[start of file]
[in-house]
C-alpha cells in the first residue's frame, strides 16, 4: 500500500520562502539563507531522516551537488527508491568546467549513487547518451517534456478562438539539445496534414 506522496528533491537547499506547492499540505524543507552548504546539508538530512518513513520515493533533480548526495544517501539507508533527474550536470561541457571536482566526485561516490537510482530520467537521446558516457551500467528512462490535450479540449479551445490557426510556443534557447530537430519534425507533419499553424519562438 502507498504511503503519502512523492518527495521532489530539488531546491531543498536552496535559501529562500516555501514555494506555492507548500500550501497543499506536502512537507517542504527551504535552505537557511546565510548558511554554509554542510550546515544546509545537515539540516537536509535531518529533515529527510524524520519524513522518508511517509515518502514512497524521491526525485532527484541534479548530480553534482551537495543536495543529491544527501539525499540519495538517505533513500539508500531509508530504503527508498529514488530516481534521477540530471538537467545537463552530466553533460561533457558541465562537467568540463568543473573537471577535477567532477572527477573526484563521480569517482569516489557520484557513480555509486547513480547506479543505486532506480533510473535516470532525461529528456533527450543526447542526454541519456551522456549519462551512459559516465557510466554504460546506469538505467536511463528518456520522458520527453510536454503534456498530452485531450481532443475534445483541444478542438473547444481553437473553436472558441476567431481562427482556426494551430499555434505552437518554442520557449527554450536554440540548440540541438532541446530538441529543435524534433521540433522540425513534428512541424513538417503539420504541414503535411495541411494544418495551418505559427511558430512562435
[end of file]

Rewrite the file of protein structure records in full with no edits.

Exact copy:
[in-house]
C-alpha cells in the first residue's frame, strides 16, 4: 500500500520562502539563507531522516551537488527508491568546467549513487547518451517534456478562438539539445496534414 506522496528533491537547499506547492499540505524543507552548504546539508538530512518513513520515493533533480548526495544517501539507508533527474550536470561541457571536482566526485561516490537510482530520467537521446558516457551500467528512462490535450479540449479551445490557426510556443534557447530537430519534425507533419499553424519562438 502507498504511503503519502512523492518527495521532489530539488531546491531543498536552496535559501529562500516555501514555494506555492507548500500550501497543499506536502512537507517542504527551504535552505537557511546565510548558511554554509554542510550546515544546509545537515539540516537536509535531518529533515529527510524524520519524513522518508511517509515518502514512497524521491526525485532527484541534479548530480553534482551537495543536495543529491544527501539525499540519495538517505533513500539508500531509508530504503527508498529514488530516481534521477540530471538537467545537463552530466553533460561533457558541465562537467568540463568543473573537471577535477567532477572527477573526484563521480569517482569516489557520484557513480555509486547513480547506479543505486532506480533510473535516470532525461529528456533527450543526447542526454541519456551522456549519462551512459559516465557510466554504460546506469538505467536511463528518456520522458520527453510536454503534456498530452485531450481532443475534445483541444478542438473547444481553437473553436472558441476567431481562427482556426494551430499555434505552437518554442520557449527554450536554440540548440540541438532541446530538441529543435524534433521540433522540425513534428512541424513538417503539420504541414503535411495541411494544418495551418505559427511558430512562435